Prior research has shown that dysbiosis leads to increased estrogen levels in the circulation. Increased oestrogen exposure can stimulate growth of endometriosis lesions via proliferation and increase the inflammatory activity in them.
As mentioned already, most of the immune system is located in the gut. This means that any disturbances in that environment filter out to affect potentially every other body system via immune function. The microbiome plays a key immunoregulatory function which can lead to systemic inflammatory responses.
In endometriosis research, the most common sampling sites for microbiome assessment are the gastrointestinal tract (via stool) and the endometrium, although the cervix and vagina have also been assessed in some studies.
A systematic review is like an overview of the research to date on a particular topic and helps to make more high quality conclusions because there is more information to work with compared to just one study.
A 2019 systematic review found clear differences between the gut microbiomes of women with endometriosis and those without the condition. Endometriosis is associated with higher levels of Proteobacteria, Streptococcus, E.coli, Enterobacteriaceae. Firmicutes phylum and Gardnerella also appear to be associated.
One of the most significant, repeated findings in seven studies was that the nine detected taxa belonging to the phylum Proteobacteria were all reported to be significantly increased in endometriosis patients, compared with those without endometriosis. Proteobacteria is considered a highly pro-inflammatory grouping of species due to their cell wall containing endotoxin/lipopolysaccharide (LPS).
Microbiome research using samples from the vagina and peritoneal fluid have also been conducted. Endotoxin or lipopolysaccharide (LPS) is found in the types of bacteria found in greater amounts in women with endometriosis. It triggers a harmful immune response that promotes the onset and progression of endometriosis lesions. In one study, the level of LPS was found to be 4-6 times higher in women with endometriosis compared to those without the condition.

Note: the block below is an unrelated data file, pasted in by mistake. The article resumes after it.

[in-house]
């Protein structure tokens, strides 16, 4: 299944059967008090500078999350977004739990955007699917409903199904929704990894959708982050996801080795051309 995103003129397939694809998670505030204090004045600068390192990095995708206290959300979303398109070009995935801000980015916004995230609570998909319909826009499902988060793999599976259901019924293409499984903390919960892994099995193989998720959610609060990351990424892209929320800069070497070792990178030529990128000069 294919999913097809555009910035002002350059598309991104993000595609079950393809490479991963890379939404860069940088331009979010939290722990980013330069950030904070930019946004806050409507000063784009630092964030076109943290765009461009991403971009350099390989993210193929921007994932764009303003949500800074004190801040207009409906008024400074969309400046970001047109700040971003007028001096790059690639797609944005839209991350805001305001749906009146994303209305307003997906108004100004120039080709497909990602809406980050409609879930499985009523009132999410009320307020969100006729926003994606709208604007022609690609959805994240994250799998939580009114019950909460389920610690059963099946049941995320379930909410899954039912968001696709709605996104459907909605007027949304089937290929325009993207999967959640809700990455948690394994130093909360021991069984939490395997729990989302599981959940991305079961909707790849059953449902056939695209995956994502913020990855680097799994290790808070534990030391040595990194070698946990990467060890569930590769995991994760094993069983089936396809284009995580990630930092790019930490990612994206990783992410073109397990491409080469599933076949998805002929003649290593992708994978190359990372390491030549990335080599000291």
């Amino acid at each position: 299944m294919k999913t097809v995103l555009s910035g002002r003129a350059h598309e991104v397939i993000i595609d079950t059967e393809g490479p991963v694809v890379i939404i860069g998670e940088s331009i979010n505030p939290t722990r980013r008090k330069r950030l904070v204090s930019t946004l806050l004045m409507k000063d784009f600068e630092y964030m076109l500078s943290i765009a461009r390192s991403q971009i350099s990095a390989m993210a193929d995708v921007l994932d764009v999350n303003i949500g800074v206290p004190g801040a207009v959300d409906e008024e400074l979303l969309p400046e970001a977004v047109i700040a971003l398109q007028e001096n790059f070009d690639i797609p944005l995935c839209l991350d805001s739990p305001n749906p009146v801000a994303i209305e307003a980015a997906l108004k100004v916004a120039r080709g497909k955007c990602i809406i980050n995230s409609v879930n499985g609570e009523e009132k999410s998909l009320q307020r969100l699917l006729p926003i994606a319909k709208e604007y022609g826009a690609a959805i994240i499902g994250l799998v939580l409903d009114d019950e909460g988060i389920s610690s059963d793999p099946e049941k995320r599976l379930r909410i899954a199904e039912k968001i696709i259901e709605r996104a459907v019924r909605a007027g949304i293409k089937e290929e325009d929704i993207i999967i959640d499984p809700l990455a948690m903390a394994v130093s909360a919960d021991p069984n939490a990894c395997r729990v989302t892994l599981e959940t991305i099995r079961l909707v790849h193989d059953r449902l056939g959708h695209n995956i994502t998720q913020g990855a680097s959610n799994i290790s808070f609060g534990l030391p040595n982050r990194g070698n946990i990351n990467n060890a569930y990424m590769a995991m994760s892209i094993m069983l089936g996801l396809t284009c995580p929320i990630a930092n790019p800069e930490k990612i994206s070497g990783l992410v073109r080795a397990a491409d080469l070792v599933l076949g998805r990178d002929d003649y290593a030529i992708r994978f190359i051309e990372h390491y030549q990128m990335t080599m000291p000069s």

It’s believed that the combination of estrogen and LPS can promote pelvic inflammation and growth of endometriosis in a greater way than either of those factors alone.
Oestrogen that's ready to be excreted from the body needs healthy bile flow in order to do so, along with regular bowel movements. Those with bile sludge - that is, too thick - and/or constipation, which often go together, usually do not excrete oestrogen effectively meaning it will be reabsorbed into the body.
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How I treat women with endometriosis
- An anti-inflammatory, nutrient dense diet is essential for treating endometriosis to help reduce overall inflammation and support various biological processes that support oestrogen metabolism
- Microbiome work to restore balance (eubiosis) is a fundamental part of treatment for endometriosis. This includes diet changes to feed beneficial bacteria and discourage the growth of more harmful bacteria
- If there's an overgrowth of harmful bacteria (as is often found in SIBO), then treating this is very important
- Digestive support may also be needed to ensure adequate excretion of oestrogen